This conversation and story is all about leveling the playing field for money.
The companies that the Rise fund invests in this space are fostering either financial inclusion or they’re generating financial wellness and in the financial inclusion part of the business. Social impact investing is though quite different from philanthropy as there is an expectation of return on the investment for those accepting capital for their endeavor or business.
One amazing example is Varo Bank:
There are still 1.7 billion people on planet earth who do not have access to what I’ll call formal financial services. They can’t open a bank account. They can’t transact with each other in a digital money format. They can’t obtain what I’ll call a proper loan. You know, they can borrow from a money lender. You know, the person on the street who will lend you at 20% interest a day. So those in that 1.7 billion that are still not properly served by the system one good example in our portfolio is a company called Varo bank, which happens to be the first bank in us that exists completely in the digital world. It’s a digitally native bank and it sought out from the get-go to obtain a full national bank charter, which is very difficult to get in us. It’s the same bank charter that Wells Fargo or Bank of America might have, but the Varo mandate is to go and serve individuals in the United States who are lower-income and for whom getting a checking account at bricks and mortar bank where they need to have a certain minimum of amount of, of deposits to not be levied a $15 monthly fee for someone at a very low income being charged $15 a month, just to have a checking account is very expensive and Varo can offer these kinds of everyday financial services at no cost or much lower cost than bricks and mortar institutions.
Going back to finish college
35 million Americans start college, but for a variety of reasons, are not able to obtain their college degree to finish the four years of college. Rise fund invests in businesses that allow those individuals to get their college degree while they are working with the tuition paid for by their employer. So that’s another example of an impact company, our company in stride, which does this in partnership with Arizona State University that provides the college certification and is implemented by companies like Starbucks that pays for the tuition on behalf of its employee so that they can obtain their college degree and up-a level in their job at Starbucks as a result and generate more income for themselves.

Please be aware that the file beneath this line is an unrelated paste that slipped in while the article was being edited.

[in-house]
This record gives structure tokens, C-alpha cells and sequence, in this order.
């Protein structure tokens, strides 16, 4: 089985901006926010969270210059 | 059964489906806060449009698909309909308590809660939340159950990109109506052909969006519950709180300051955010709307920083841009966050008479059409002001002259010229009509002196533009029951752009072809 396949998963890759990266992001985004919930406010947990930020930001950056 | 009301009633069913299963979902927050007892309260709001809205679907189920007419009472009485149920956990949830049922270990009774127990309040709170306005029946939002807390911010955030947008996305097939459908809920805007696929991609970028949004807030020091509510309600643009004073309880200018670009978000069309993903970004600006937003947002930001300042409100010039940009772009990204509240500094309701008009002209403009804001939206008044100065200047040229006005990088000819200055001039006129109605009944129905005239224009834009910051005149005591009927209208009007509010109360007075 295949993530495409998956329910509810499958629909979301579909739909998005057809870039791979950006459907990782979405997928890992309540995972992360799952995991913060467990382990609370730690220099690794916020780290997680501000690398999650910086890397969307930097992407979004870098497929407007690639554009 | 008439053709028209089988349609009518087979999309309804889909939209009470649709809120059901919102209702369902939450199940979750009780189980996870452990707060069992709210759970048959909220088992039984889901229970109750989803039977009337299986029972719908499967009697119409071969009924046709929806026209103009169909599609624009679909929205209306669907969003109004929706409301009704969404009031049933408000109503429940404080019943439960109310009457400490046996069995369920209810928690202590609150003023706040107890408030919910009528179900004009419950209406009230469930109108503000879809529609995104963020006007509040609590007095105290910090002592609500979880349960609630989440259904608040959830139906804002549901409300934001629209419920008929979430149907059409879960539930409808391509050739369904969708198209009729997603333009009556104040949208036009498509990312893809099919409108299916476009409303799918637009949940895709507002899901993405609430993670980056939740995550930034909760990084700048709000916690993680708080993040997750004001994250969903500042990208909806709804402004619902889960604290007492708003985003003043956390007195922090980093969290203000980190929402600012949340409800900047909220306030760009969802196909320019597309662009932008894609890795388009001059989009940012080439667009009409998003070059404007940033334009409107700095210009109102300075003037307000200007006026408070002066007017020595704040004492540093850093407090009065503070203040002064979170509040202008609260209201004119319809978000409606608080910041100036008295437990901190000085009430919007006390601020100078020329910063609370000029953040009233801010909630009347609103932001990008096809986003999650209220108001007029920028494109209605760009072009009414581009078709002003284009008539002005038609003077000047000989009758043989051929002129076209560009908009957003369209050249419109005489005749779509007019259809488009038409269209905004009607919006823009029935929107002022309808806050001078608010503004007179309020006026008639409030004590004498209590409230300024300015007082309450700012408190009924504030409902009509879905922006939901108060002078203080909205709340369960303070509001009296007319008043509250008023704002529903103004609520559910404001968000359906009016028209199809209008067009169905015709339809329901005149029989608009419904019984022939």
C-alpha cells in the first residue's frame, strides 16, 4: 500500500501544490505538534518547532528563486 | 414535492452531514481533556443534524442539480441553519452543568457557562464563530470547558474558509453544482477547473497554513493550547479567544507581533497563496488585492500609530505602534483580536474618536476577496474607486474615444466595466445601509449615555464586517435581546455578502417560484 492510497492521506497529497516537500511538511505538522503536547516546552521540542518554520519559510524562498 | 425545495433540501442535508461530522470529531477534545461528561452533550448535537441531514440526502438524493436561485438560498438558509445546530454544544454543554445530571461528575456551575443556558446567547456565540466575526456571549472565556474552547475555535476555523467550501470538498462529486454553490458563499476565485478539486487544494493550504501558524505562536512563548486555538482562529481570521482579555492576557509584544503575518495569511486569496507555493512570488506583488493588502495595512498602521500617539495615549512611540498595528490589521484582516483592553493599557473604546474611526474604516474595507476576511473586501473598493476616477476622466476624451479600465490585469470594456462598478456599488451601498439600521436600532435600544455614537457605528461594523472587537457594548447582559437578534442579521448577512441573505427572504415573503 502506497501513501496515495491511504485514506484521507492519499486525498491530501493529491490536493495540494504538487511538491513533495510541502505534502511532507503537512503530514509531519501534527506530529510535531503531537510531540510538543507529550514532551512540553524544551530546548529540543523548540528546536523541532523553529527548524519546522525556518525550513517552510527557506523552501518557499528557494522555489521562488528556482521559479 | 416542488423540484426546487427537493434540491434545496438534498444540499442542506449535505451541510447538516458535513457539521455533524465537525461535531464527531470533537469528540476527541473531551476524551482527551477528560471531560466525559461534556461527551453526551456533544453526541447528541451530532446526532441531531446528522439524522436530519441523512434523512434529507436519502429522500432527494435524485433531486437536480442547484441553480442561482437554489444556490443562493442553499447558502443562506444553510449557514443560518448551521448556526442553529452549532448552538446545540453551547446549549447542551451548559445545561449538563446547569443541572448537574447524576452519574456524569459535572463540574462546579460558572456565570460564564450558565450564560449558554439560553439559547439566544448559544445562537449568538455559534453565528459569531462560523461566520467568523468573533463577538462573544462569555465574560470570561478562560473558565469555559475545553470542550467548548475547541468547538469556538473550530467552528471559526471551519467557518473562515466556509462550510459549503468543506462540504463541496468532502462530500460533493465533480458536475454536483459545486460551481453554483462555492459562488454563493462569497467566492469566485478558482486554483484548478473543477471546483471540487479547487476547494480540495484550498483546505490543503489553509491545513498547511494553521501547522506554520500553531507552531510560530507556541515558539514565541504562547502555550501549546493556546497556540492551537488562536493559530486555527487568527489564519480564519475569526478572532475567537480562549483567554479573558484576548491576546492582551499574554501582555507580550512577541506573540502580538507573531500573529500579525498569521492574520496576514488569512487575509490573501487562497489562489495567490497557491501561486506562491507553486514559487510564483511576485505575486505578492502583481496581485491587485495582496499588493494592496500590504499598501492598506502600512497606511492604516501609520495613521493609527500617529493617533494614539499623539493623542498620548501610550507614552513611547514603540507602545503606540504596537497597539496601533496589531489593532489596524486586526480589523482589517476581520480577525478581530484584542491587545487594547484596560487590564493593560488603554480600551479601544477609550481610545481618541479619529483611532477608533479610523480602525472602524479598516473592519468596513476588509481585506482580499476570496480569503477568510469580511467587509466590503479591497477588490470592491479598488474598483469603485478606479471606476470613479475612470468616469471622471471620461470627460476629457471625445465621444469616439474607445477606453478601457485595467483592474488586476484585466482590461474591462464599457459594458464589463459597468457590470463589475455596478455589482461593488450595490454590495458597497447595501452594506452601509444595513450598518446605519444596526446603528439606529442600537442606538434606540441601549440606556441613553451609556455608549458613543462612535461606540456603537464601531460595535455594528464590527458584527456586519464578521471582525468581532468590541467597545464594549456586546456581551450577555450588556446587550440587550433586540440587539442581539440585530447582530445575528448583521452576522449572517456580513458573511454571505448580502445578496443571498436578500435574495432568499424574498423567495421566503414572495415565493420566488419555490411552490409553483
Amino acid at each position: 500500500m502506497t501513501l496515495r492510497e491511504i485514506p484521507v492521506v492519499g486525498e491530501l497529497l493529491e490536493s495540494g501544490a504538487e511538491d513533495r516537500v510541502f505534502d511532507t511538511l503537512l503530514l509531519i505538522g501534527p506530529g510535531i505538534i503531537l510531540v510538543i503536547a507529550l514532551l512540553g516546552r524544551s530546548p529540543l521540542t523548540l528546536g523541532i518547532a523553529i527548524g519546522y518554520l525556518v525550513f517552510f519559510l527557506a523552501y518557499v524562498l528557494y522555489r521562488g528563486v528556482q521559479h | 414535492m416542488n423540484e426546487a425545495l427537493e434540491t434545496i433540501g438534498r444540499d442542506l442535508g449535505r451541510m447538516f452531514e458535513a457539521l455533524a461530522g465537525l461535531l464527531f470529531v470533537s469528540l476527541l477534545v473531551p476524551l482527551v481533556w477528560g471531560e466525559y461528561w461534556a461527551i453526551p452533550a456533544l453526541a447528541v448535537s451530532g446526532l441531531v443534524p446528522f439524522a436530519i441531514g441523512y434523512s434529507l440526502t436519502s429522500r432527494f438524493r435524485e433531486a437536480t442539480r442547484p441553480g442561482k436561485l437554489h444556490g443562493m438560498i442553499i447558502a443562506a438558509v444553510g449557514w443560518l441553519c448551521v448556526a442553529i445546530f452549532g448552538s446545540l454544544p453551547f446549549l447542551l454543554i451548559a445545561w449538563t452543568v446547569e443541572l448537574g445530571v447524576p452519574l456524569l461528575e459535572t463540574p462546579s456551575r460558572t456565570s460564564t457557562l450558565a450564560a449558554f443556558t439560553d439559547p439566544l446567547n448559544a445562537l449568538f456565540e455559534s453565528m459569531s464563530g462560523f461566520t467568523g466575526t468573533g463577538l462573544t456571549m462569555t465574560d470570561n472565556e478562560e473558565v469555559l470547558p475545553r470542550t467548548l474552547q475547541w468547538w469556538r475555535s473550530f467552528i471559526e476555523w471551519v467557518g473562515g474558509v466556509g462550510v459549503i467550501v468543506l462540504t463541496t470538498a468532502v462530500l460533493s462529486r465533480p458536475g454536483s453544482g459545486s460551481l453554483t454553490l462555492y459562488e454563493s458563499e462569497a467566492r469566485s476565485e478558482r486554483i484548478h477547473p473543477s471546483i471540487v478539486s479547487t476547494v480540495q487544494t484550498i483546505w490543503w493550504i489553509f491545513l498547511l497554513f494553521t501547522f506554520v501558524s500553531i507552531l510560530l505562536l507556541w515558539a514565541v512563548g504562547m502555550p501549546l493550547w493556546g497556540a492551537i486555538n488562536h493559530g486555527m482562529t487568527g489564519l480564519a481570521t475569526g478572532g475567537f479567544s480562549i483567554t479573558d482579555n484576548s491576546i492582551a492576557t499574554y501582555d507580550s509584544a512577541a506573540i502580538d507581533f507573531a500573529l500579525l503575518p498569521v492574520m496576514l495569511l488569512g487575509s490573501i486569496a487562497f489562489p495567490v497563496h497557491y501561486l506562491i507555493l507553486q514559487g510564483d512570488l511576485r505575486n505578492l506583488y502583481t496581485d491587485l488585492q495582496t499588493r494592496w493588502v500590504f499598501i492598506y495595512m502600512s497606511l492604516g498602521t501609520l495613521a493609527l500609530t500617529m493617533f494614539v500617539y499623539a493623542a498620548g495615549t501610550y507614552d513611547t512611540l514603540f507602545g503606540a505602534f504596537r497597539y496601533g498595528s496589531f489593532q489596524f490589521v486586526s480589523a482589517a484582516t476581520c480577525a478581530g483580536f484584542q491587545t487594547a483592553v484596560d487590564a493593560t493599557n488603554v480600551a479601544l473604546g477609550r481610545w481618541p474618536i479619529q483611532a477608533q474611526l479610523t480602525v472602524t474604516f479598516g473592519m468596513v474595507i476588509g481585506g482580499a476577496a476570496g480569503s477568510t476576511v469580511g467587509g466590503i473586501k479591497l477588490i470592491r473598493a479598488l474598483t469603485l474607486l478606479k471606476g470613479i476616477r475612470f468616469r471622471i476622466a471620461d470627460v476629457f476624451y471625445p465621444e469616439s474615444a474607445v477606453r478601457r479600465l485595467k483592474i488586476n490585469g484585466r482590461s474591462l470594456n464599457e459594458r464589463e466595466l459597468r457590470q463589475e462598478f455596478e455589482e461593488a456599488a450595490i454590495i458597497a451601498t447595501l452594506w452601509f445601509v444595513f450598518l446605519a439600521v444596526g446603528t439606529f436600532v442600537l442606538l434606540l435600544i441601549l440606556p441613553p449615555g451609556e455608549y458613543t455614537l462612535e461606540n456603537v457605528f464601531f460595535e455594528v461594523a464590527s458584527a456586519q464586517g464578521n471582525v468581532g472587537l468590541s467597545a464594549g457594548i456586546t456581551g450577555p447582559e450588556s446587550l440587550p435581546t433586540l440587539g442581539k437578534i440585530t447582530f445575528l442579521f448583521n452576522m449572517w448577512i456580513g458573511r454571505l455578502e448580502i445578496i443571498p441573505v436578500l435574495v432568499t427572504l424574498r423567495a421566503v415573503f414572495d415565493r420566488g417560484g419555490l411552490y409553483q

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Levelling the learning space with DreamBox
Rise fund has found that some of the education companies that they invest in, in us are ahead of the game ineffectively discovering solutions if you will, too, to big problems and their knowhow and their intellectual property can export to foreign markets. So let me just take one example, DreamBox, specializes, in the K through eight math learning space. They’ve now expanded to offer products in English and language arts in other areas, but starting with math, the founder of DreamBox effectively built an algorithm that learned the learner as the learner learns. So the fundamental understanding of the founder of DreamBox was that each child learns how to solve or can solve a math problem slightly differently. There’s not just one way to solve a math problem. And yet you have one teacher in a classroom who can only teach one or two methods of solving a math problem. They, that, that teacher can’t teach 10 different approaches to solving that math problem, which is delivered, you know, digitally. So kids can access it through a tablet or the computer will serve up questions to a student and enable that student to get to the right answer, following the logic that is most natural to that student and dream blocks can radically improve learning outcomes for students when it’s implemented. And it’s more fun for students.
When you look at the world around us right now that no one group of individuals can linearly solve us. And that ability to triangulate commercial, social and environmental value is a new formula for capitalism. That is exciting because the traditional tensions of doing good or doing well are, are contradictions to what can happen.
Maya Chorengel is Co-Managing Partner at The Rise Fund where she leads Impact and Financial Services. She has been with TPG since 2017 and is based in San Francisco. Maya has over two decades of private equity, venture capital and impact investing experience globally. Prior to joining TPG, she was a co-Founder of Elevar Equity, a leading impact venture firm, and earlier was with Warburg Pincus in Hong Kong, Menlo Park, and New York. Maya has a BA from Harvard College and an MBA from Harvard Business School. She co-authored “Calculating the Value of Impact Investing” published in the Harvard Business Review. Maya is a Director of TPG Inc., Benevity, Varo Bank, Nithio, SEO, and Kiva and serves on the Advisory Boards of the Harvard Business School Social Enterprise Initiative and CASE i3 at Duke University.